Mix the oats, seeds and nuts together in a large bowl. Pour the warmed honey onto the mix and quickly stir it through. The mixture will be quite sticky, so stir fairly aggressively. Sometime I loosen the honey before microwaving with a little bit of water to make it more runny and easier to mix. Up to you.

Spoon the mixture onto the baking paper in the tin, spreading it out so that it covers the base of the tin and there aren’t any big lumps.

Bake in the oven for 10-15 minutes or until the mixture is golden brown and thoroughly toasted. You will need to turn the mixture over half way through cooking, so that the underneath mixture gets its time on top and gets toasted. The oven time is a bit of guess work – just keep checking and remove when the mix is golden and not burnt!

Let cool for 5 minutes then add the dried fruit, combining everything well. Don’t worry if there are some clumpy bits stuck together with honey – they are a bonus!

Serving ideas: with milk, with yoghurt, with fresh fruit or mix with a handful of other cereal such as bran flakes or even more rolled oats. Make a breakfast trifle for something ritzy!

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Sweet Potato Muffins – Jamie Oliver’s Everyday Super Food

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These muffins, from Jamie Oliver‘s book Everyday Super Food look great in the photos, and the recipe sounds quite intriguing. I’m a huge fan of sweet muffins and make loads of them. They’re a great go-to item when you’re asked to provide breakfast on the run for colleagues at work.

But the idea of a savoury muffin also appeals, and as sweet potato, one of my favourite vegetables, is the star of this recipe, I was keen to have a go! So I made my first batch and was pleased with the result.  This recipe contains my amendments to Jamie’s recipe – see here for the original. My changes were not made on taste or aesthetic grounds – I needed to substitute some ingredients as I didn’t have the items… The main substitution was using yoghurt instead of cottage cheese.  The yoghurt was non-fat so I felt even more virtuous for making the change!

Ingredients

Olive oil

600g sweet potatoes

2 eschallots

1 fresh red chillies or 1 tsp chilli paste

6 large free-range eggs

3 tbls non-fat yoghurt

250g wholemeal self-raising flour

50g Parmesan cheese

2 tbls mixed seeds (I used pepita and sesame)

Method

Preheat the oven to 180°C. Line a 12-hole muffin tin with paper cases or 15cm folded squares of grease proof paper, then lightly spray with non-stick spray or wipe each one with oiled kitchen paper. Peel the sweet potatoes and coarsely grate into a large bowl. Finely chop the eschallots and the fresh chilli if using. Add the eschallots, chopped chilli or chilli paste to the bowl. Crack in the eggs, add the yoghurt and flour, then finely grate in most of the Parmesan cheese and season with sea salt and black pepper. Mix until combined.

Evenly divide the muffin mixture between the cases. Sprinkle over the seed. Use the remaining Parmesan cheese to scatter over each muffin, then bake at the bottom of the oven for 45 to 50 minutes or until golden and set.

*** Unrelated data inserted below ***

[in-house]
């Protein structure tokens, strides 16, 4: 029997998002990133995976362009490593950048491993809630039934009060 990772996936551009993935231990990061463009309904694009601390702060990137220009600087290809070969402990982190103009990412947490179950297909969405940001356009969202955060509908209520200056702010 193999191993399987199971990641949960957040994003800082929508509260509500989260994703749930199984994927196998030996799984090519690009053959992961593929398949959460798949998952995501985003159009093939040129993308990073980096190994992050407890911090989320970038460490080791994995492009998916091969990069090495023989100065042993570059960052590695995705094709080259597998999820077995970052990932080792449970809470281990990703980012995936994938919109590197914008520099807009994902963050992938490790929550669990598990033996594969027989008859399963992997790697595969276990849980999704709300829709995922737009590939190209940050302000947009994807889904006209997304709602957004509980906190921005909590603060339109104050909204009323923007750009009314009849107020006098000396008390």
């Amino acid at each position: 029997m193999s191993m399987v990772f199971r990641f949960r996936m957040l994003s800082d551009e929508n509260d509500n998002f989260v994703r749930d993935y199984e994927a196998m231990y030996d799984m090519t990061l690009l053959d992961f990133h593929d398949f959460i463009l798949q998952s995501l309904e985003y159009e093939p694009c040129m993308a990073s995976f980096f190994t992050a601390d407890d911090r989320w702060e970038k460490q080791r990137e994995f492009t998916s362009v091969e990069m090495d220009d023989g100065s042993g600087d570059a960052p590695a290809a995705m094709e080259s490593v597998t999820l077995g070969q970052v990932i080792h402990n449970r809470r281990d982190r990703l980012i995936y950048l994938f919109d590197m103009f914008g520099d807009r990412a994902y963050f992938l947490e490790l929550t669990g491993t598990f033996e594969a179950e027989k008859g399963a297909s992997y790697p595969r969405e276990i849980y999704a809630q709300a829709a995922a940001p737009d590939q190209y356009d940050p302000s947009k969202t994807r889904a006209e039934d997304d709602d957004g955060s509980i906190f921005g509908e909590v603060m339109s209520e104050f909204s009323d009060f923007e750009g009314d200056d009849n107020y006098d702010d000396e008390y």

Serve warm straight from the oven, or leave to cool to room temperature. They taste lovely as is, but you could also dress them up with a green salad as a lunch or picnic dish.

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Jamie Oliver Figgy Banana Bread

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Another lovely recipe from Jamie Oliver’s healthy cookbook Everyday Super Food. It’s a banana bread that is very flavoursome and sweet with remarkably, no sugar! The sweetness comes from the bananas, dried figs and apple. This quirky writer has a sweet tooth, and this recipe really satisfies me.

Reading and cooking recipes from Jamie’s book I’m appreciating that cooking with healthy eating in mind doesn’t mean cutting down on deliciousness. Jamie’s Smoothie Pancakes full of blueberries that I cooked recently, are luscious, sweet and satisfying.

Ingredients

250g dried figs

75ml cold pressed rapeseed oil

125g natural yoghurt

1 tbs vanilla extract

4 ripe bananas

2 large free-range eggs

150g wholemeal self-raising flour

1 heaped tsp baking powder

100g ground almonds

1 tbs poppy seeds

1/2 tsp ground turmeric

1 apple

50g whole almonds (skin on)

Method

Preheat the oven to 180 degrees C. Line a 25cm baking tin with with scrunched sheet of wet greaseproof paper. (You could bake the mixture in a large loaf tin for the more conventional banana bread look. I like the cake tin idea as the bread is so sweet and so rather cake-like.)

Place 200g of the figs in food processor with the oil, yoghurt, vanilla extract, peeled and roughly chopped bananas and eggs. Blitz until smooth.

Add the flour, baking powder, ground almonds, poppy seeds and turmeric and pulse until only just combined. Coarsely grate and then stir in the apple.

Spoon the mixture into the prepared tin and spread out evenly. Tear or chop the remaining 50g figs into pieces. Scatter over the mixture, pushing them in slightly. Chop the almonds and scatter over. Bake for 35 to 40 minutes or until until a skewer inserted into the bread comes out clean. Transfer to a wire rack to cool.

Serve as is, or with any combination of yoghurt, honey and home-made nut butter. I made brazil nut butter to serve with my banana bread.

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Nut butter

To make 1 jar:

Place 200g of any unsalted nuts in a preheated 180 degrees C oven on a baking tray. Bake for 8-10 minutes, then remove from the oven and leave to cool for at least 5 minutes. Tip the nuts into the food processor with a small pinch of sea salt and blitz. The blitzing takes a while for the nuts to be finely ground and then to turn into nut butter. Stop blitzing occasionally and scrape down the the sides of the processor. When the nut butter is the consistency you personally like – from crunchy through to super smooth – store in a jar.